Liberal media bias is a fact of life. But when the issue involves the business of journalism, the bias gets so bad as to be deliberately dishonest. Consider the slanted coverage of the recent Senate Judiciary hearing into a proposed federal media shield law. The bill would shield the media from identifying their sources in criminal and certain national security cases.
On July 20, Washington Post media reporter Howard Kurtz wrote a story about a hearing that waited until the ninth paragraph to disclose that the Washington Post was one of the “news giants” supporting the bill.
Kurtz noted that Deputy Attorney General James B. Comey Jr.’s opposition to the bill was “a disappointment to lawmakers and news media advocates who have been negotiating with Justice officials and this week scaled back the bill to meet administration objections.” What are “news media advocates?” That’s a new term describing behind-the-scenes lobbyists for Big Media companies.
Can you imagine reporters referring to lobbyists for the nuclear power industry as “energy advocates?”
Kurtz also reported, “Scheduled witnesses at today’s hearing include Time magazine reporter Matthew Cooper, who narrowly avoided jail by testifying last week in the Valerie Plame leak investigation, and Time Inc. Editor in Chief Norman Pearlstine, who surrendered Cooper’s notes in the case after losing in the courts.”
This was true, but he didn’t tell the full story. We did. In a press release, we noted that AIM, the nation’s oldest media watchdog group, was denied an opportunity to testify at the hearing and that the witnesses were stacked 9-0 in favor of the bill. Comey was scheduled to appear and provide testimony against the media shield legislation, mainly on national security grounds. But he had a scheduling conflict and had to submit his testimony in writing. If he had appeared, the hearing would have been stacked “only” 9-1.
In his next to the last paragraph, Kurtz noted that Comey’s testimony says the shield law measure, as originally drafted, “would cover criminal or terrorist organizations that also have media operations, including many foreign terrorist organizations, such as al Qaeda.”
This was the really big news from the hearing. And here’s what Comey said:
“The definition of a ‘covered person’ contained in subparagraph 7(1)(A) of the bill raises several distinct concerns. Most significantly, it would extend the bill’s protections well beyond its presumably intended objective, that is, providing special statutory protections for the kind of news-and information-gathering activities that are essential to freedom of the press under the First Amendment. For example, ‘covered persons’ protected by the bill include non-media corporate affiliates, subsidiaries, or parents of any cable system or programming service, whether or not located in the United States. It would also include any supermarket, department store, or other business that periodically publishes a products catalog, sales pamphlet, or even a listing of registered customers.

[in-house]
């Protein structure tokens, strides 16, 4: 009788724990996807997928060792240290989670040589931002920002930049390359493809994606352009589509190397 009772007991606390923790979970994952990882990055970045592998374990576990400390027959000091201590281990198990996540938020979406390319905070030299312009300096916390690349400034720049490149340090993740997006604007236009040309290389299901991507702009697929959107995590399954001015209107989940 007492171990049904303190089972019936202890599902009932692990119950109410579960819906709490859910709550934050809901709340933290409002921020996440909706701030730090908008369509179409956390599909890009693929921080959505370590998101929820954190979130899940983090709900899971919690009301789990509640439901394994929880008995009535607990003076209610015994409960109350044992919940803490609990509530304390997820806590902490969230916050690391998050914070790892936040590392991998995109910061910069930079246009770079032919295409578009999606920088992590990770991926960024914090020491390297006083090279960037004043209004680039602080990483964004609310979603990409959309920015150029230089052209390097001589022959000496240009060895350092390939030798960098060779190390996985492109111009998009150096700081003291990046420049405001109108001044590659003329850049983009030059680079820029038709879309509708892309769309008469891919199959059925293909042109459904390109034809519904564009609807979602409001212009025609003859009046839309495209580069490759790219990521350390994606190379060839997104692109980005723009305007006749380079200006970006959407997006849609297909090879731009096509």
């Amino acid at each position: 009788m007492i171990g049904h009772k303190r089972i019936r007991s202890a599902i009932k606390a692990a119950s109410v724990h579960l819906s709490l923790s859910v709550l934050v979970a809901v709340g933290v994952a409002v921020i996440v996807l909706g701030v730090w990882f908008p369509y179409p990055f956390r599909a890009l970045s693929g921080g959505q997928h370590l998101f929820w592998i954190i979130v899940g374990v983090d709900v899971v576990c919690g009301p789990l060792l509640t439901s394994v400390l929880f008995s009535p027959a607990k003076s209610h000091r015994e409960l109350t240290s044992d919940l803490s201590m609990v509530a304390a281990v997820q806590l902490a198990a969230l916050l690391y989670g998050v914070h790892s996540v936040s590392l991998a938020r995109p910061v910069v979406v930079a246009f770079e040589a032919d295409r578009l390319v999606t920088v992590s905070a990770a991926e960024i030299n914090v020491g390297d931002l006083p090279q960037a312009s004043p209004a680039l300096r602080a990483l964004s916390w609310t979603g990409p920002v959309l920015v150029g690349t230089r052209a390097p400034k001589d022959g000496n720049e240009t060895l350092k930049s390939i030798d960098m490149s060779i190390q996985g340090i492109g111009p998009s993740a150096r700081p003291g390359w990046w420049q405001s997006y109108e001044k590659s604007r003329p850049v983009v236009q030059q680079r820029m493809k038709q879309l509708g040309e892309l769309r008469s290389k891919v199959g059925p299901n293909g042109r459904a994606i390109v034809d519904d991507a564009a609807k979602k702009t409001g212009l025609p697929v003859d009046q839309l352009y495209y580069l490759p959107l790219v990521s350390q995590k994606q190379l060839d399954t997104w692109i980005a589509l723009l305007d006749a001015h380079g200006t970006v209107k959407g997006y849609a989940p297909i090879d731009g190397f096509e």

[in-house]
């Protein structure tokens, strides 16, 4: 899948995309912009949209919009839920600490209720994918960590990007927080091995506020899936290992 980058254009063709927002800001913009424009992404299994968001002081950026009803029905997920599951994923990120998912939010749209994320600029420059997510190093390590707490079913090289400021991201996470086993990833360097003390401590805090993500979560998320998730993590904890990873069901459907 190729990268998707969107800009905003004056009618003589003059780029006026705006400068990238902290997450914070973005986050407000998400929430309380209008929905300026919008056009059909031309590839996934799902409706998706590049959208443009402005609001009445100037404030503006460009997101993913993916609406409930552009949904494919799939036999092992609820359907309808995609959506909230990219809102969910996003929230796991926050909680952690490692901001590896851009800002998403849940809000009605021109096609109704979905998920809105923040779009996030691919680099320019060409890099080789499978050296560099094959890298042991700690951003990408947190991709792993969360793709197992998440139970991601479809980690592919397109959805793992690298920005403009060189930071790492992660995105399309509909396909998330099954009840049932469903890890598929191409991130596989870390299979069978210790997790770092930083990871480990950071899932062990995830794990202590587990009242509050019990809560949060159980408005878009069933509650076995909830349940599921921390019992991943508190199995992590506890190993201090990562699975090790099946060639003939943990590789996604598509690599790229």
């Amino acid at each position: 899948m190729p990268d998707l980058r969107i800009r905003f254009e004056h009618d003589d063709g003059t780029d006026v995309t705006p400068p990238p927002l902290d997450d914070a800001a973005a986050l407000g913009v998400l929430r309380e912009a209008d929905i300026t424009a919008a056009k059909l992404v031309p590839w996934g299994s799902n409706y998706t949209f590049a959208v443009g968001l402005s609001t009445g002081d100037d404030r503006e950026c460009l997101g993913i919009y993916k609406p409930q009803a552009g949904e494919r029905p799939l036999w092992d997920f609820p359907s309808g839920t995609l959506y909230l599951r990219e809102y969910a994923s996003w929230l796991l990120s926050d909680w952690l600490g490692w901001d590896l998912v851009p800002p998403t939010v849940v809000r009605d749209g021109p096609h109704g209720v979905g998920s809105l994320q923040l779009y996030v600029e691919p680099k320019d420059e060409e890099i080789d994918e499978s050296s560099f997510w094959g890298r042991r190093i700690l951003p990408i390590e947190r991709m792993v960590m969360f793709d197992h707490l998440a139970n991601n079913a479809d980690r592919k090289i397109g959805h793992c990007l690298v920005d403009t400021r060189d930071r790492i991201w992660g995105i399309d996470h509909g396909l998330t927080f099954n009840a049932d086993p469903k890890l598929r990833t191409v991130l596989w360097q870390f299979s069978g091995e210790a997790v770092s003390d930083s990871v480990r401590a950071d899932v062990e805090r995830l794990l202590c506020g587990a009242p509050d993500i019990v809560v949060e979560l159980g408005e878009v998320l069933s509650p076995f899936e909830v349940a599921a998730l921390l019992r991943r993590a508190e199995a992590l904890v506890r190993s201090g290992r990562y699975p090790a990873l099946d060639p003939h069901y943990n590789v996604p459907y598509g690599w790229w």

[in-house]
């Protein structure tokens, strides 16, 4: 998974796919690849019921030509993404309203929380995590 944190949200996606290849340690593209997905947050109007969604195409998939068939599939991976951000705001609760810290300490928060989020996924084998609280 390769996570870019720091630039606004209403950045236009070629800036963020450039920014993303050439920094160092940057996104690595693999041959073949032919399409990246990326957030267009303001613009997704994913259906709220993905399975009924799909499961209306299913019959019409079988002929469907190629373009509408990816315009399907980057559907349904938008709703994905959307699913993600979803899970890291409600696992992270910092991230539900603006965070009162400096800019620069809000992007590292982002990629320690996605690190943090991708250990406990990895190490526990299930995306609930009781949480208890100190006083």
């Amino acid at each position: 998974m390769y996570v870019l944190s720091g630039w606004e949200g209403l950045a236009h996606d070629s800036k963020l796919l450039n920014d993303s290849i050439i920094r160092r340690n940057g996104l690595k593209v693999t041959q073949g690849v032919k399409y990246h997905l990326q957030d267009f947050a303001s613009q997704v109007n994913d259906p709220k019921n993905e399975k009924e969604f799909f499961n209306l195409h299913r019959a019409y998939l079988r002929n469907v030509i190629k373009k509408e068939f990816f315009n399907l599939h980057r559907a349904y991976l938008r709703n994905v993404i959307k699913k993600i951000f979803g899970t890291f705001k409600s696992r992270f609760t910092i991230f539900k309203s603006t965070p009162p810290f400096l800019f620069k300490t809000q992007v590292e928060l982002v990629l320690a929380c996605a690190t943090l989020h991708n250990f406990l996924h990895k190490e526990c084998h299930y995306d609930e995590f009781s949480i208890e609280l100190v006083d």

“Far more dangerously, it would cover criminal or terrorist organizations that also have media operations, including many foreign terrorist organizations, such as al Qaeda (which, from its founding, maintained a media office that published a newsletter). Indeed, the inherent difficulty of appropriately defining a ‘covered person’ in a world in which the very definition of ‘media’ is constantly evolving, suggests yet another fundamental weakness in the bill. What could be shielded here is not so much the traditional media-which already is protected adequately by existing Justice Department guidelines-as criminal activity deliberately or fortuitously using means or facilities in the course of the offenses that would cause the perpetrators to fall within the definition of the media under the bill.”
The Post wasn’t the only news organization that failed to cover the hearing objectively. In fact, the Kurtz story was better than most, since he at least mentioned how his employer backed the shield law.
Other news organizations completely ignored how the Big Media were backing the bill.
On July 20, the CBS News website ran an AP story about the hearing. The story failed to disclose that CBS is one of the media companies supporting the bill.
On the same day, the Los Angeles Times ran a story by Johanna Neuman about how Comey had submitted testimony to that hearing opposing the shield bill. She reported, “Some 80 media groups have formed a coalition to support a shield law to prevent other reporters from going to jail.” But she failed to report that the Tribune Company, which owns the L.A. Times, was one of them.
The New York Times ran a story the same day about the hearing. Reporter Maria Newman failed, however, to mention that the New York Times Company is one of the media organizations supporting the bill.
The Washington Post website ran a separate story about the hearing on its website on June 21 from Bloomberg news. The story failed to mention that the Washington Post supports the bill.
The website of Fox News ran a July 20 story about the hearing. It failed to mention that News Corporation, the parent company of Fox News, supports the bill.
CNN ran a story about the hearing. It, too, failed to mention that CNN supports the bill.
Get the picture?
Please don’t ever tell me that the media are not biased.